Switching to AFNetworking was a straightfoward process, and it works entirely as advertised. All of our network operations are now cancelled when necessary, leading to a more robust experience for the user.

AFNetworking also has a couple of very handy helper categories, like on for UIImage that provides a setImageWithURL:placeholderImage:imageSize:options method, which fetches an image from a URL, resizes it, caches it and displays it, all with just a single line of code!

The final aspect of reliable networking is the API that is providing the information that the iPhone app requests. To ensure that our API can keep up with any new influx of users from the App Store, we’ve just moved to Heroku. We’re now a single heroku scale command away from pumping up the resources behind the app. We’ve also put NewRelic monitoring in place so we can have good visiblity into the performance profile of the app. We’re ready to go!

Decaf Sucks App: Café Screen

Field Testing

Despite the tight timeframes around our app release, we wanted a field trial in which valued Decaf Sucks users and friends could try the app share their feedback with us. We managed to get a reasonably complete build released at midnight on a Friday, with a followup build out on Sunday morning. Even across a single weekend, we received some really great feedback.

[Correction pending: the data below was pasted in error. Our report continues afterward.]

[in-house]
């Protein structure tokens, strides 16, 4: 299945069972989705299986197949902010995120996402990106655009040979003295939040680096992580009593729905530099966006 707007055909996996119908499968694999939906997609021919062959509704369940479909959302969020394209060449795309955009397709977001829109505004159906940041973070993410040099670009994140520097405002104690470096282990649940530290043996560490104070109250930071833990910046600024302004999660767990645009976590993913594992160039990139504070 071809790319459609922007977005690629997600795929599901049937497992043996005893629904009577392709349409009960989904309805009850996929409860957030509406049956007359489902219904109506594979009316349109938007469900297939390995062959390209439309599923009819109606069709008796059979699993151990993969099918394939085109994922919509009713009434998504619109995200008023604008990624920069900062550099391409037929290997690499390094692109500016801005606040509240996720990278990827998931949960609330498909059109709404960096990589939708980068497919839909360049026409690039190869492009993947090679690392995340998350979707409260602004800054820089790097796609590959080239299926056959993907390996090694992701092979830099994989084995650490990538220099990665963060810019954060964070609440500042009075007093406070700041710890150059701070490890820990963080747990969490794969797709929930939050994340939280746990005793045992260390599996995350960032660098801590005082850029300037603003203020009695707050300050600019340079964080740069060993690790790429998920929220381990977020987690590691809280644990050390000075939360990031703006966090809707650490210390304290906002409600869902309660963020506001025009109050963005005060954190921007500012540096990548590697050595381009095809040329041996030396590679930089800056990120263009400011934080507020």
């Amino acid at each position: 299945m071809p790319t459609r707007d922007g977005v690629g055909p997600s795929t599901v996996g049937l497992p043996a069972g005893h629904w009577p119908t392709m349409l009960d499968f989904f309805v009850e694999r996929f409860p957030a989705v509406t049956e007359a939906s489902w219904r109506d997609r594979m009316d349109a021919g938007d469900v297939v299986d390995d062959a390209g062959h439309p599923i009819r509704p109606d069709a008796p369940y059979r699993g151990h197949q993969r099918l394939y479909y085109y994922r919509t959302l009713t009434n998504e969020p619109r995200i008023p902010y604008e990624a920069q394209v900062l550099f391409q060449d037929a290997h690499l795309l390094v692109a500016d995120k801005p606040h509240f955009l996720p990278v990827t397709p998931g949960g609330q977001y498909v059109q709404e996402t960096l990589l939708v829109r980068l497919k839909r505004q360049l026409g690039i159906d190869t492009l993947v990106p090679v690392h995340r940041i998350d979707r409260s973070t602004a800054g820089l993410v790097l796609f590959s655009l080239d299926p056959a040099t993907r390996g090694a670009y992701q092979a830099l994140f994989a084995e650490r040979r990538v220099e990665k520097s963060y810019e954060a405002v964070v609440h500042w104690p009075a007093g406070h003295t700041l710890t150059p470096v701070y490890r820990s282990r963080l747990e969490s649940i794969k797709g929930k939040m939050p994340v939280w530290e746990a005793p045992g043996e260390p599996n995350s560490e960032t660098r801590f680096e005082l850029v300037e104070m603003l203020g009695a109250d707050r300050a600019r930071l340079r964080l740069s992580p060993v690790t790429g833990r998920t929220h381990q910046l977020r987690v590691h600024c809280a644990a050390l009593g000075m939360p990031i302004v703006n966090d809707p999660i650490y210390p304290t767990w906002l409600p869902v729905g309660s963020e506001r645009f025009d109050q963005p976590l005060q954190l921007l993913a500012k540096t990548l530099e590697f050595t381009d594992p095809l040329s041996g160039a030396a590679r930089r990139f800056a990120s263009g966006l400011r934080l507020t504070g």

One example was around finding a user’s location via the iPhones location services. We had a few cases where the app never ended up getting a user’s location. This was invaluable to learn, especially since it had never happened to me or anyone else from Icelab.

In addressing this issue, we’ve come up with a vastly better method for handling locations. Before, we simply asked the device to find our location with an accuracy of 100m, and waited until it could achieve that accuracy. That’s clearly no good in some environments, where achieving that accuracy could either never happen, or take a very long time. Now, we still ask for the location with a 100m accuracy, but we record each location update as it comes in, and save the most accurate result each time. After 5 seconds, if we haven’t got our desired accuracy yet, we just use the most accurate location result found so far, and show the user their cafés. This approach ensures that no one is kept waiting. Thank you to our testers for your feedback!